Disadvantaged schools in Victoria are grappling with absence rates of 20 per cent.
Some students in grades five and six have missed more than 400 school days (more than two years).
A quarter of the primary school students in the Hume and Whittlesea area are estimated to be missing up to two school days a week.
"There is no one within the education department at this point in time who polices student attendance," said Nicky Leitch, executive officer of the Hume Whittlesea Local Learning and Employment Network.
Chronic absenteeism may be the result of -
- periods of religious or cultural significance
- family violence
- parent's own negative experience of school
- students needed to be caregivers for babies or sick family members
- a struggling single parent
- mothers wanting the children to stay at home to keep them company.
A Victorian government visa nomination scheme designed to ease acute shortages of maths, physics, science, language and special education teachers has been operating since 2003.
The scheme resulted in only eight successful applications in 2014 and seven in 2013.
17 overseas teachers applied in 2014.
21 applied in 2013.
Eight teachers from Britain, Ireland, Europe, Asia and North America were successful in 2014.
The teachers must agree to teach in Victoria for two years.
They must have qualifications that allow them to be registered with the Victorian Institute of Teaching.
They must be proficient in English.
They must have a minimum of two years' teaching experience in their home country.
42,000 teachers are employed in about 1500 Victorian state schools.
During 2009-2014 standards in subjects including science, arts, history and information technology declined.
Victoria hired 2500 of the state's 7251 education graduates in 2015 - barely one in three - including teachers on casual or part-time contracts.
In Victoria, unskilled construction labourers covered by enterprise bargaining agreements are being paid $49 an hour.
Teachers and nurses in Victoria are paid $40 an hour, according to a report by Deloitte Access Economics.
About 19 per cent of all Victorian state school teachers are on contracts.
But the Australian Education Union's annual survey of new Victorian teachers showed that -
* 65 per cent were on fixed contracts.
Teachers who are on contracts have to continually re-apply for their jobs.
And they have difficulty obtaining mortgages or car loans.
* 42 per cent of new secondary teachers were required to teach out of their subject area.
* 97 per cent of new teachers said they had used their own money to pay for some of the materials that they needed to teach.
Many Victorian beginning teachers do not see themselves teaching in the long term.
Two-thirds of new teachers on contracts , Jewel Topsfield, The Age, 5 August 2014.
A major Herald Sun survey of 816 primary and secondary Victorian teachers found -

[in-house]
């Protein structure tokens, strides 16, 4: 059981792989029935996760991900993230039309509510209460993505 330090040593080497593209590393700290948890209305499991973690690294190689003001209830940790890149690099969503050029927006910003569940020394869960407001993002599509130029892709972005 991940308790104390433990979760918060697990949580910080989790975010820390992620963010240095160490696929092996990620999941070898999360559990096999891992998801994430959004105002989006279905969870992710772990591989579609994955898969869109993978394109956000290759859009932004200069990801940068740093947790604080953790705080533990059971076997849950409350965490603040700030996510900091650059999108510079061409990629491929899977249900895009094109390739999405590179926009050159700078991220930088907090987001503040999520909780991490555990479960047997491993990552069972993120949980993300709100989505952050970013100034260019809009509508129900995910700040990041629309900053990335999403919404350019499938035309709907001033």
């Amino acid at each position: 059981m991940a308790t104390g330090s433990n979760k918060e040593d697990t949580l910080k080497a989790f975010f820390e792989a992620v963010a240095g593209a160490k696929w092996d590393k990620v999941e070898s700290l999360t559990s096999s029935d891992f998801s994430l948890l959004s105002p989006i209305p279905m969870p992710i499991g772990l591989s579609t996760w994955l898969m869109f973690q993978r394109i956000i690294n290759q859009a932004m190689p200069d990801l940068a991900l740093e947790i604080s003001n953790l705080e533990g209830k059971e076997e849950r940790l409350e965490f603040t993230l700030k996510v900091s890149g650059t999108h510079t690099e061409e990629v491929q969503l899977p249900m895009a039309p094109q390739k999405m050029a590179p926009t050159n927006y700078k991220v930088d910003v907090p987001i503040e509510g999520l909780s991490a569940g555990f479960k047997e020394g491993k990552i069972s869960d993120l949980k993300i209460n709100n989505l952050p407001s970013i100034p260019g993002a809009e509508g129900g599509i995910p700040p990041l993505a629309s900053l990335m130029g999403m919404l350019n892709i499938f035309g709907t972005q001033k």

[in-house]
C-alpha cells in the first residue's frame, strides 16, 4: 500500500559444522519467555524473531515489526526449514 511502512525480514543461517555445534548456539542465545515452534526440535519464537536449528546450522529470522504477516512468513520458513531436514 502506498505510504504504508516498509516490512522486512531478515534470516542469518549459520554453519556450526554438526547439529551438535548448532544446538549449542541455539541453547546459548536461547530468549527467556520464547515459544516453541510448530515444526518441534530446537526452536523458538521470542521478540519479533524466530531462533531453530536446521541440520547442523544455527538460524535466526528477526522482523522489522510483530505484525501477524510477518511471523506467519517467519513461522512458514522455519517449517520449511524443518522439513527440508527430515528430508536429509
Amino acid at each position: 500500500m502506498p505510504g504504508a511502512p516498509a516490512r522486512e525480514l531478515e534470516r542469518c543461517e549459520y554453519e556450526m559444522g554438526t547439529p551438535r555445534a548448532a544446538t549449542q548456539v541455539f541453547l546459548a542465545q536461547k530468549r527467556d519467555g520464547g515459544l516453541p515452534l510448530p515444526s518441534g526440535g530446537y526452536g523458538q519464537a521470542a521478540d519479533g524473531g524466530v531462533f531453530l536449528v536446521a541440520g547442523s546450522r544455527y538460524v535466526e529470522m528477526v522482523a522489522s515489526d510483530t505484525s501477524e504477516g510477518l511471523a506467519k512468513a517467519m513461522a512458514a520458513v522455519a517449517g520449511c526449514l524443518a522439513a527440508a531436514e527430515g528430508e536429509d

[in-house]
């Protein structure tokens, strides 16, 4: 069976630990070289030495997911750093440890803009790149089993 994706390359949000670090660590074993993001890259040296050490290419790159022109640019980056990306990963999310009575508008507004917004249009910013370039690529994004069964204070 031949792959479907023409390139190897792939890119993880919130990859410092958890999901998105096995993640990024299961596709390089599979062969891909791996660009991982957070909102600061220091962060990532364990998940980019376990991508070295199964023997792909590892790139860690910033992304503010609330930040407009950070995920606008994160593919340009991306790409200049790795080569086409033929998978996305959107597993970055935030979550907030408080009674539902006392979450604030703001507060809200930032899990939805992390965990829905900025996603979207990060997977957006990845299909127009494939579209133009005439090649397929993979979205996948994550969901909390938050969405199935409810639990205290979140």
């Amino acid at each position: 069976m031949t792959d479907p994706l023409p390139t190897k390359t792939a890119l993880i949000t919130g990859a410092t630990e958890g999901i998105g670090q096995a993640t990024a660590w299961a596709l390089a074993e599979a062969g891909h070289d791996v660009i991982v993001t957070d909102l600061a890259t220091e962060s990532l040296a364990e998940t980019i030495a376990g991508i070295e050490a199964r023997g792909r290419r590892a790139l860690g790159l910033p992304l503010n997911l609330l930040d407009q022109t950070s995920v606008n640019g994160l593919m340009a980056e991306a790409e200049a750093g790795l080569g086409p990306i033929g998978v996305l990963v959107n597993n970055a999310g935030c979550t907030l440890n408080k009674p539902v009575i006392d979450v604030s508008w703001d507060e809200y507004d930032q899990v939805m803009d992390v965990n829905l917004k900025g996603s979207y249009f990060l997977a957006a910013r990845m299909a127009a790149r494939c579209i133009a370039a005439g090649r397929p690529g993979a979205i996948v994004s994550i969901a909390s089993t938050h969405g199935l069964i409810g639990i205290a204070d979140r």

* Nearly half of the teachers surveyed had considered resigning over the past 12 months.
* But the majority of teachers said they would choose teaching if they could start their careers again.
* Half of all teachers surveyed have been verbally abused by a parent;
* Three in five teachers say students do not show them enough respect;
* Almost eighty per cent of teachers say cyber bullying is a problem at their school, but that students are still largely unaware of the dangers of social networking sites such as Facebook.
* Seventy-five per cent believed "parents expect teachers to provide all the discipline for their children".
* But sixty-seven per cent of teachers say parents support their authority in the classroom.
Educators say parents have become too fixated on being "friends" with their children, and are increasingly neglecting their duty to enforce boundaries.
Victorian Principals Association president Gabrielle Leigh believes "we've got to a situation where often kids are asked (by parents), 'What do you think, darling?' But kids sometimes don't know best - it's important that parents make those decisions; important for the kids and their development."
And the proliferation of social media meant round-the-clock problems, such as cyber bullying, were taking up learning time.
One teacher said: "On more than five occasions this year, parents have brought in excess of 200 pages of Facebook transcripts and (said), 'We'll leave it to you to sort out'."
"Parents don't monitor their children and expect teachers to 'watch the dog' 24/7."
About 8000 teachers in Victorian government schools - or 18 per cent of the total number of Victorian teachers - are on fixed-term contracts.
No job security for new teachers, Jewel Topsfield and Craig But, The Age, 4 January, 2012 : http://www.theage.com.au/national/education/no-job-security-for-new-teachers-20120103-1pjoy.html
Departments won't name schools that have been investigated for alleged workplace bullying.
A request was made to WorkSafe Victoria for improvement notices sent to schools over alleged workplace bullying in the past year.
Five notices were released but the names of schools were deleted, despite the full information being released under a similar FoI request last year.
Victorian Government accused of silence over school bullying, John Masanauskas, The Herald-Sun, 11 October 2010 : http://www.news.com.au/national/victorian-government-accused-of-silence-over-school-bullying/story-e6frfkvr-1225936900080#ixzz12nPhpeHp